The frequency of drinking alcohol is inversely associated with risk of coronary heart disease among men and this was independent of alcohol intake. Among women, alcohol intake and not drinking frequency was inversely associated with coronary heart disease.
A limitation of our study is that only 35% of the invited people participated and hence caution should be taken when generalising our findings. People who choose to participate may have a different risk profile and be in better health than those who decline. However, the observed incidence of coronary heart disease did not differ from that of the general population.
We found that the association between drinking frequency and coronary heart disease was different for men and women. The number of cases was substantially lower among women than among men, however, and hence results for women are less certain and warrant further study.
We cannot exclude the possibility that participants with early symptoms of coronary heart disease at baseline had reduced their drinking frequency, explaining the inverse association. However, this association persisted when we analysed early cases separately, indicating that the observed association is unlikely to be explained by this possible bias.
Some unhealthy traits (smoking and a low intake of fruit and vegetables) were common at both extremes of drinking frequency. Everyday drinking may be associated with borderline addictive behaviour, and a strong association between smoking and drinking has been observed in many studies.15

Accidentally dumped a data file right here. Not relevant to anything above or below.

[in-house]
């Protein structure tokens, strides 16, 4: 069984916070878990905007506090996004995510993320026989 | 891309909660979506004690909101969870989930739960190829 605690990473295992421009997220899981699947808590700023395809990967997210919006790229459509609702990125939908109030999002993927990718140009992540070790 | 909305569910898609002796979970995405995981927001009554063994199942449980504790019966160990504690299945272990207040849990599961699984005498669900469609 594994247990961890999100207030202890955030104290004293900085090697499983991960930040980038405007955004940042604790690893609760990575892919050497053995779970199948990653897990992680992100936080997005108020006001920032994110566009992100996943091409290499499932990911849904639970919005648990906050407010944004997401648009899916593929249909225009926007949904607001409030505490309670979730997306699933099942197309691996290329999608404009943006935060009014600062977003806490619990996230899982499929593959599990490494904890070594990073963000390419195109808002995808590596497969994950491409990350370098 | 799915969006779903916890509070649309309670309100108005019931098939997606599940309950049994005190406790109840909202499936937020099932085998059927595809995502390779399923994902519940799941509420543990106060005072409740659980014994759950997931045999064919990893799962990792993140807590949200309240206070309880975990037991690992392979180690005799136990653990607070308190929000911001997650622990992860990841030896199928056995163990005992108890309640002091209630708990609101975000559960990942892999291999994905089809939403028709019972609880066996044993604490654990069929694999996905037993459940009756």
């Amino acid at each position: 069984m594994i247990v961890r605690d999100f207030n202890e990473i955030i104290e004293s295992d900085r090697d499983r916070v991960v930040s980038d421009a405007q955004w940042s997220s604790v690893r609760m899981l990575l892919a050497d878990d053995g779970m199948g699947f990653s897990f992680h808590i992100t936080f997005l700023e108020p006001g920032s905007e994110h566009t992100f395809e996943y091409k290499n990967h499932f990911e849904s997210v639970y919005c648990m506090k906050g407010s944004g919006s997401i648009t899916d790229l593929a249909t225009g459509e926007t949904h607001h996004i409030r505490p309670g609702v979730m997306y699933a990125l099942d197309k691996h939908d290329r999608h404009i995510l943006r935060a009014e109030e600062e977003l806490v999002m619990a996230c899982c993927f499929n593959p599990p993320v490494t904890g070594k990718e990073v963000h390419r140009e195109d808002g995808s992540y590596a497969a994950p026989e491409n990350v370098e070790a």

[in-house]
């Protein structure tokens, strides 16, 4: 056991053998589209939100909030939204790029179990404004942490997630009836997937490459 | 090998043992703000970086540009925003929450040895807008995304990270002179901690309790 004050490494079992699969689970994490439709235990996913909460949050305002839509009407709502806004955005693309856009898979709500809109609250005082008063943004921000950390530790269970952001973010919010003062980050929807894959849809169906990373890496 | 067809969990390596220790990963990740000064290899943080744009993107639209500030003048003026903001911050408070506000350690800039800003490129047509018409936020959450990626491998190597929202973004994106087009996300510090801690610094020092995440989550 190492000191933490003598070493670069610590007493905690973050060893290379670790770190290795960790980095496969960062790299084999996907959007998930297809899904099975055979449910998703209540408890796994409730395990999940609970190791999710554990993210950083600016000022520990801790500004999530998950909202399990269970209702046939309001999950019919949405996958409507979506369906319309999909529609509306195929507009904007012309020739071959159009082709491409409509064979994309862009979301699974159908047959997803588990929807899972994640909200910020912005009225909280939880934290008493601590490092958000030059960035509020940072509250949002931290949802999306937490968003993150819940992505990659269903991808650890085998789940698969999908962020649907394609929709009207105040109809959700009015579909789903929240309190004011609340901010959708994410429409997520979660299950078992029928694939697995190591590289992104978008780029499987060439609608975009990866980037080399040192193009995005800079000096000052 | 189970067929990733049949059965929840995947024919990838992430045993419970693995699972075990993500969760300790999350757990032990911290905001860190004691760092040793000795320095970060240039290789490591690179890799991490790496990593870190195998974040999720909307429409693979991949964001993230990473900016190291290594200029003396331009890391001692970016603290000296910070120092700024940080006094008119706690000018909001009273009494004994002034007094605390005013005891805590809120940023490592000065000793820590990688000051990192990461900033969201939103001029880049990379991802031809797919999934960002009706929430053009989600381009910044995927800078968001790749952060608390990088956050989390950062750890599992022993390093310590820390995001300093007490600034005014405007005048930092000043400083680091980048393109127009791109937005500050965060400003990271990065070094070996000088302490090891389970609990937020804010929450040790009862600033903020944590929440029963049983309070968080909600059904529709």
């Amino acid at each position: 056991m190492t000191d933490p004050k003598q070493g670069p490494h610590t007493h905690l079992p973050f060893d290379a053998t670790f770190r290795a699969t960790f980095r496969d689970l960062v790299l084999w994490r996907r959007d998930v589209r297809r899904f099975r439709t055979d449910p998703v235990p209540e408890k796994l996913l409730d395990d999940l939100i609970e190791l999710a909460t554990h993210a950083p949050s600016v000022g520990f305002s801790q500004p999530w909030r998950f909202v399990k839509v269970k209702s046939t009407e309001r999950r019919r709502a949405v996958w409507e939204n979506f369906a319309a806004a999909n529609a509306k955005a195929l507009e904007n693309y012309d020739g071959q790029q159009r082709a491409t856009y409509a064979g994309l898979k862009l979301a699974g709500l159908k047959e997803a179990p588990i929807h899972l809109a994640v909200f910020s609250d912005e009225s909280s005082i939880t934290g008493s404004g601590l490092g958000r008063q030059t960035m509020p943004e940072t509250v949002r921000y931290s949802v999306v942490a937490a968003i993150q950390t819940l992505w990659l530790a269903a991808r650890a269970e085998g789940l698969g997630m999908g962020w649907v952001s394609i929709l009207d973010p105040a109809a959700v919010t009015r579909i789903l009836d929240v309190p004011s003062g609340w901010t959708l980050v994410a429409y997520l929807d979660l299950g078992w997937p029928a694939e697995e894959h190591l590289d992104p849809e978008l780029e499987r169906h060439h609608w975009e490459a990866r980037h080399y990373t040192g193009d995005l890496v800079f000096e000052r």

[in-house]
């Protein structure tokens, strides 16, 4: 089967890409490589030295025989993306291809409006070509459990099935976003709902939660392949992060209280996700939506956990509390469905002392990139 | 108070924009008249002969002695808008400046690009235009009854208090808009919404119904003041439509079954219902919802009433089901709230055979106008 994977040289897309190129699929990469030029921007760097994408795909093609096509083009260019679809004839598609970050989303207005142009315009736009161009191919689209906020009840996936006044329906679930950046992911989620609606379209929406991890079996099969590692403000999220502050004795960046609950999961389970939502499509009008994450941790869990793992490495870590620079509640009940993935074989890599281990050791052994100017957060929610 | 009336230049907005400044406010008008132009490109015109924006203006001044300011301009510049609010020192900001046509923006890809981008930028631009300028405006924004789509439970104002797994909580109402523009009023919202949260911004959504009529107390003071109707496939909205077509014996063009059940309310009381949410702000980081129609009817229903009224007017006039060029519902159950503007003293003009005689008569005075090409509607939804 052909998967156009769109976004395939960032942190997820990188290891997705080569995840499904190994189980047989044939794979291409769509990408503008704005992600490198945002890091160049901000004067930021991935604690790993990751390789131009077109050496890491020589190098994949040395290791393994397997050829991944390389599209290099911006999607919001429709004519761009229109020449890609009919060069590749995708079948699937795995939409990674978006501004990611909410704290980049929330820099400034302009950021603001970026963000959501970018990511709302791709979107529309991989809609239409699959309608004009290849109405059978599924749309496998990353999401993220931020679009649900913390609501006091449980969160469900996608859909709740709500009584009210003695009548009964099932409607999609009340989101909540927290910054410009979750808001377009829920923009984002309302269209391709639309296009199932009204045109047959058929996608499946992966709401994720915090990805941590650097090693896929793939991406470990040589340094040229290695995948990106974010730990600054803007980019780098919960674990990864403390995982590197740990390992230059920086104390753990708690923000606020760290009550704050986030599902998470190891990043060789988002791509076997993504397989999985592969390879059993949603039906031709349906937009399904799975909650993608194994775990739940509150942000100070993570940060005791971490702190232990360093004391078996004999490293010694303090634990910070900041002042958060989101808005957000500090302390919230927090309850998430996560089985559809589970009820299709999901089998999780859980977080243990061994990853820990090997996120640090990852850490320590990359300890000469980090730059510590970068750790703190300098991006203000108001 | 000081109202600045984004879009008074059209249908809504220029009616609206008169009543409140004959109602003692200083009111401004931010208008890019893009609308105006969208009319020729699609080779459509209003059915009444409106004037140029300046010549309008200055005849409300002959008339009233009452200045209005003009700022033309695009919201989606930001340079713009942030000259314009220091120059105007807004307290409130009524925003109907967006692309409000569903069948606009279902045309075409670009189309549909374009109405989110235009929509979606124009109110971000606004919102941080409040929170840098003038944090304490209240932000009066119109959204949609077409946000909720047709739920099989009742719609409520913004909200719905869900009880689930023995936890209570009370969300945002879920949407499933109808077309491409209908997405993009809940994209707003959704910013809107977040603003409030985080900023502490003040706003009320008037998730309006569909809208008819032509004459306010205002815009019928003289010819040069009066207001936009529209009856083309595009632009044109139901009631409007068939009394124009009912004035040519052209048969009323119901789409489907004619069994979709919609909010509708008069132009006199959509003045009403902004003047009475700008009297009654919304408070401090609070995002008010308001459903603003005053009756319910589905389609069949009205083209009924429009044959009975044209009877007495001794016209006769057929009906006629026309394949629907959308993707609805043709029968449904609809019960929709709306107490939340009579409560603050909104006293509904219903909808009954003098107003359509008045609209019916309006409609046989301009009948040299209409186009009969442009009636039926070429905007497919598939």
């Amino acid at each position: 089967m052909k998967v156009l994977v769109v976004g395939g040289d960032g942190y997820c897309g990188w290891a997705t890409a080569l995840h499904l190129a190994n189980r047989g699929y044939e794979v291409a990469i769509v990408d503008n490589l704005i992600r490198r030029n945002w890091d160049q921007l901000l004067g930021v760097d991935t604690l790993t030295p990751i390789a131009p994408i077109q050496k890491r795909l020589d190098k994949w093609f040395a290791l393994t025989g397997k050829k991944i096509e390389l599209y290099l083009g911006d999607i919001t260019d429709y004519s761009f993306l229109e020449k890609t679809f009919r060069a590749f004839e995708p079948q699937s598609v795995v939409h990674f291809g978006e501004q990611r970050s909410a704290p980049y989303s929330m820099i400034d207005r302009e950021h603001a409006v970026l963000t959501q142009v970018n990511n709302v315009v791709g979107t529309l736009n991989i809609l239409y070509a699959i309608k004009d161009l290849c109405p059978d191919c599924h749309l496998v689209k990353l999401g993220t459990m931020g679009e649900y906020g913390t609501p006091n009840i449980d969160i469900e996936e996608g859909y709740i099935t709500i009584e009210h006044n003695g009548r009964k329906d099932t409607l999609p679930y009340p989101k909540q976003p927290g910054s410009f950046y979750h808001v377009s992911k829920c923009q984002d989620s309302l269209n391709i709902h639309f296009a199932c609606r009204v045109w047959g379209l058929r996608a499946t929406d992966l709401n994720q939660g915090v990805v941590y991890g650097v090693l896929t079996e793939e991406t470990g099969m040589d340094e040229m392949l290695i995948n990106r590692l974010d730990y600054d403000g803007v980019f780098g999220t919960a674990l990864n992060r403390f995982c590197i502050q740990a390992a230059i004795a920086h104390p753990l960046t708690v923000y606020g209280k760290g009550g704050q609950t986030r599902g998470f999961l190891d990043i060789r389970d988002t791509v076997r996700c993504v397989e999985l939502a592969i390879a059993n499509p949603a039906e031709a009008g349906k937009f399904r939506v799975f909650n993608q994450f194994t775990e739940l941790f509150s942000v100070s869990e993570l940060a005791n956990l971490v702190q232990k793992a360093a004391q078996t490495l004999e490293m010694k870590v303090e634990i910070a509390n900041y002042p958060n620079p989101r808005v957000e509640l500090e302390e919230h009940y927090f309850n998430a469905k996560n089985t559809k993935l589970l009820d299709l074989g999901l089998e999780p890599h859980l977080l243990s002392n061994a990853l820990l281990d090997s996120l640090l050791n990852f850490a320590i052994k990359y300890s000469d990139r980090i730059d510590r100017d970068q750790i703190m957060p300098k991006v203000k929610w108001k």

For the most rare drinkers, the unhealthy lifestyle may be explained by the fact that they were the poorest educated, which probably correlates with low social status. Also this category may include former alcoholics. Together, results for the extremes of drinking frequency are more likely to be residually confounded than results for the in between drinking frequencies and should be interpreted with caution. However, at least among men, we found an inverse association between drinking frequency and coronary heart disease over the entire range of drinking frequencies.
Drinking patterns in our study were constructed by combining information on average intake with drinking frequency, as done in another study.6
We have avoided the term “binge drinking,” which is mostly defined as drinking a minimum number of drinks per occasion and we cannot comment on this with the present data.
Several explanations may account for a possible interaction between sex and drinking frequency. One explanation is sex specific drinking habits, such as drinking with meals. We cannot exclude that men who drink frequently are more likely to drink with meals, which may contribute to a greater risk reduction compared with men with a less frequent alcohol intake. The beneficial effect of meal related alcohol intake is, however, controversial.6
It is unlikely that wine drinking, which may be more beneficial than drinking beer or spirits,16
is responsible for our results because it has been shown that wine drinkers in this cohort drink less often than beer drinkers.17
Differences in alcohol pharmacokinetics between sexes may be another explanation.7